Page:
December Postcards from Symi

Christmas continues to creep into corners of Chorio.

Some of the lanes in Chorio are so narrow, they are only just wide enough to permit people to pass single file.

A Christmas star on the square in Chorio. If the yellow binding holding the flag staff looks vaguely familiar, it is - it is a dressmaker's tape measure!

An alternative use for old refrigerator shelves.

No individually cling-wrapped bananas in Greece. Fresh produce is sold from returnable crates.  Customers choose the items they want which are then weighed and put into either plastic or paper bags. The brown paper bags are on the increase, particularly up in Chorio. Every few weeks all the empty crates go on a truck back to Rhodes to the produce market.

Those parts of the Pedi valley that escaped storm damage are looking very pretty and green after the rain.

Some inflatable 'Yo Ho Ho' outside the dress shop in Chorio.

Down in the harbour the clean up continues.  Pachos is still closed.  Now that they have finished the cleaning and painting and fixing up of damaged equipment, the tedious job of washing mud off individual bottles and cans has begun.  Similar scenes are to be seen all round Yialos.  Dino, the chandler opposite our office entrance, has been meticulously washing mud off tools, shackles and other items of stock since the day after the deluge.  Other businesses, such as the  pharmacy by the bridge and some of the boutiques, were not so lucky in that their stock was irreparably damaged by the muddy water.

The mud is still with us, unfortunately. This is the scene outside the customs shed this morning.

The water is slowly clearing and these locals decided to have a go at raising one of the many sunken small boats. They have rigged a basic winch to the roof of the fish market.

The suspended particles have turned the water in Yialos an interesting teal colour.  About 10 minutes after I took this photograph that dark cloud came over the hill and rained briefly over the town before moving on.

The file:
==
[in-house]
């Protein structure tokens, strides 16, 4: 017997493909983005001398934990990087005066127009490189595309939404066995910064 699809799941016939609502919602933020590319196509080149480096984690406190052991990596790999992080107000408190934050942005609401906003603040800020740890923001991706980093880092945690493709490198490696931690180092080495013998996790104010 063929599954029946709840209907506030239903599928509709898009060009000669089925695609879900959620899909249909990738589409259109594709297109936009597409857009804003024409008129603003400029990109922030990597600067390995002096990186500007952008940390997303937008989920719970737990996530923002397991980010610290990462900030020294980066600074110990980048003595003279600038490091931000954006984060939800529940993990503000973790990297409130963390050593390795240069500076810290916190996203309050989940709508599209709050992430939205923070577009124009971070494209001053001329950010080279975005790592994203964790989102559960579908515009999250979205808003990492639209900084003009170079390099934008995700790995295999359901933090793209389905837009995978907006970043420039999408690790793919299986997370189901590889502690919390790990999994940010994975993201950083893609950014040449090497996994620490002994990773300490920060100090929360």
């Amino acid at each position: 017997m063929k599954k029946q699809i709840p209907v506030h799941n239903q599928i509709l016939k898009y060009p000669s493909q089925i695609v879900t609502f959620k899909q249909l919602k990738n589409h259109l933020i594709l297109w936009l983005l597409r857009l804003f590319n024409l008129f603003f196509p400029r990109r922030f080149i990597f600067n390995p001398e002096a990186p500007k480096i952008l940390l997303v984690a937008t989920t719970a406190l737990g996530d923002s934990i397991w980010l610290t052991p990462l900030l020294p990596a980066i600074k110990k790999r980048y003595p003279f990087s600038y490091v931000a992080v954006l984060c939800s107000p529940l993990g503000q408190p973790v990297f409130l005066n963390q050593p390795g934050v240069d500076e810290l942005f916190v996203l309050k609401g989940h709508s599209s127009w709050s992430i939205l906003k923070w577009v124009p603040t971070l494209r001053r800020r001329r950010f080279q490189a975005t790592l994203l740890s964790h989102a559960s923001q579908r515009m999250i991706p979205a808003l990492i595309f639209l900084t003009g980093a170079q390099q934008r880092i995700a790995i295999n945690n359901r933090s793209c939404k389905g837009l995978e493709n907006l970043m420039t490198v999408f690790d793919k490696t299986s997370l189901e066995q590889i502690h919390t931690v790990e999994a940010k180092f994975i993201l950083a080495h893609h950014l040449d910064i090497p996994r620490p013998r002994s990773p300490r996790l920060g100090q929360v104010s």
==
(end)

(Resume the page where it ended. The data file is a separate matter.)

Municipal workers putting up Christmas lights in Yialos.

Success!  Now to scoop out the rest of the water.

Replacing broken pipes in the square in Yialos.

Mud aside, the square looks strangely naked as so much of the vegetation was lost in the storm.

In this photograph from the Symi Visitor balcony you can see some of the damage to the motor road out of the town, as well as some of the wrecked cars that have been dumped up there until their final destination is decided.  Don't stand too close to the edge!

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About this Blog

I sailed into Panormitis Bay, Symi, by chance one windy July day in 1993 and have been here ever since. The locals tell me that this is one of the miracles of St Michael of Panormitis. A BA graduate with majors in English, Philosophy and Classical Civilisation, the idea of living in what is to all intents and purposes an archaeological site appeals to me. Not as small as Kastellorizo, not as touristy as Rhodes, Symi is just the right size. I live on a small holding which my husband and I have reclaimed from a ruin of over-grazing and neglect and turned into a small oasis over the course of the past 22 years. I also work part-time for Symi Visitor Accommodation, helping independent travellers discover and enjoy Symi's simple pleasures for themselves.

This page is kindly sponsored by Wendy Wilcox, Symi Visitor Accommodation.


Adriana Shum

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